It's a holiday. It will likely rain. And yet, if you plan to spend the entire day drinking, you might have to get a little wet to get that nicotine buzz that your inebriated head is begging for.
I'm not a smoker, and the city I live in has already been non-smoking for more than five years. However, I can assure you that that is the thought process that many of the state's seasoned tavern crawlers are confronting today, as the statewide smoking ban takes effect.
Is there a valid justification for it? There's little more I can offer on the subject, except to say that, as an opponent of drug prohibition, the health of the employees in bars is the only reason I can accept without feeling hypocritical. You should not have to subject yourself to a hazardous work environment in exchange for a low-wage job.
However, I doubt the plight of Wisconsin workers was the motivating factor behind the law's realization. It was one of the reasons, but frankly, I don't think it was the dominant one.
Like most policy, the smoking ban is not based on principle, it is based on public opinion. Smoking is not cool anymore, in more ways than one. First, it's unhealthy, which means parents don't want their kids around it etc. Second, as smoking declines, so does tolerance for the smell of cigarette smoke, which people are less used to dealing with. What used to be a given part of every public situation is now considered by many people to be an unbearable nuisance.
That is likely why polls show a solid majority of the state supported the smoking ban.
I think this quote given by a bar owner in Fort Atkinson captures the contradiction of the public's position on the smoking ban:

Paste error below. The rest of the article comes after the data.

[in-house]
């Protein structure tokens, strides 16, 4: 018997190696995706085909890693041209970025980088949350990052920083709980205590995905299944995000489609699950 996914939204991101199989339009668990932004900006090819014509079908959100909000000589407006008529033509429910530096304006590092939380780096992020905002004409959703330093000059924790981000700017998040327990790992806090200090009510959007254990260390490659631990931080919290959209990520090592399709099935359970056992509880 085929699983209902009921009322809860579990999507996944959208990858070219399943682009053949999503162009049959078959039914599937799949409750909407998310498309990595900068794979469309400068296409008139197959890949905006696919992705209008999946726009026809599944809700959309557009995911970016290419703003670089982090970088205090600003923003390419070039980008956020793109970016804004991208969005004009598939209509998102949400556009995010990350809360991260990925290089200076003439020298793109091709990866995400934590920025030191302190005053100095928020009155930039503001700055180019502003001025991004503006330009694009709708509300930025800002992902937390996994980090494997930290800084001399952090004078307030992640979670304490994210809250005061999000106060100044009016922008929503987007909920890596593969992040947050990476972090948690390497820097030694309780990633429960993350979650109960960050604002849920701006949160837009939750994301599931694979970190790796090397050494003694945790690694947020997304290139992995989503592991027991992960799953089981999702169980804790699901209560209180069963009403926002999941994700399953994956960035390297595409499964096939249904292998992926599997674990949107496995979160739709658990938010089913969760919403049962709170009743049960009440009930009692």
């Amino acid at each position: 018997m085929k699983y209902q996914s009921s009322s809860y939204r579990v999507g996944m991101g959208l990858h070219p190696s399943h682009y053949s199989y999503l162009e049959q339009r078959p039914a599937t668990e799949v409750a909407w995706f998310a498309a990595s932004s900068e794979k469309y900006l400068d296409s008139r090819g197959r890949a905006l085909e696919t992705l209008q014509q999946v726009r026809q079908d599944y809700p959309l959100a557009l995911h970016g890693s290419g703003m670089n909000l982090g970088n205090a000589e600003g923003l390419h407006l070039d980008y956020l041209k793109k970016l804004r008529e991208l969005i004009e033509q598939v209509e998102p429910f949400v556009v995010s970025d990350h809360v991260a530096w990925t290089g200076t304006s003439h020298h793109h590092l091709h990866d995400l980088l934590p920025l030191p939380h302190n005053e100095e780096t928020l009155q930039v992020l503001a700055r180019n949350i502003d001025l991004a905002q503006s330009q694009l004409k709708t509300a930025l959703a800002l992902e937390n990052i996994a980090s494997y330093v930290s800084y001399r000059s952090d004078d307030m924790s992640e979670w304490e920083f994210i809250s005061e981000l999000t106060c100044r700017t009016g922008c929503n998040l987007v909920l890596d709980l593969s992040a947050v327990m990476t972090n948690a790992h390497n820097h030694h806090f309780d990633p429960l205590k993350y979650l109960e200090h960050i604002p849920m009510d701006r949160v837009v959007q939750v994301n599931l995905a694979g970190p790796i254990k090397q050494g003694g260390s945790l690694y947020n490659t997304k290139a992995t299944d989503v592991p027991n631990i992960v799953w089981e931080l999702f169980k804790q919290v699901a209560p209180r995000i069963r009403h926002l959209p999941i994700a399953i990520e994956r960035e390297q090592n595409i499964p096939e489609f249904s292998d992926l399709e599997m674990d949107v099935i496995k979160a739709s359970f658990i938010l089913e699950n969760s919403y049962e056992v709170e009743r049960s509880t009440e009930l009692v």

"I totally think it should be at the owner's discretion," she said. "For me personally, I'm looking forward to it. I'm a smoker as well, but I am looking forward to it."
Even those who can't think of a reason why the state should ban smoking in private businesses nevertheless appreciate it. While this particular woman acknowledges that her preferences may not be grounds for the law of the land, frankly, many people don't make that distinction. It's the ongoing debate in politics of principle vs. practice. Will we sacrifice some of our liberties to keep us safe from...you name it: terrorists, unhealthy food, drugs.
It's not just the citizens who are hypocrites. Many of the politicians who so valiantly defend the of liberty of tobacco users would never dream of extending their logic to marijuana users. Similarly, those who support requiring Americans to buy health insurance for their own good may have vehemently opposed big brother measures taken in the name of national security.
Make sure to check out Ben Reiser's interviews with smokers on State Street.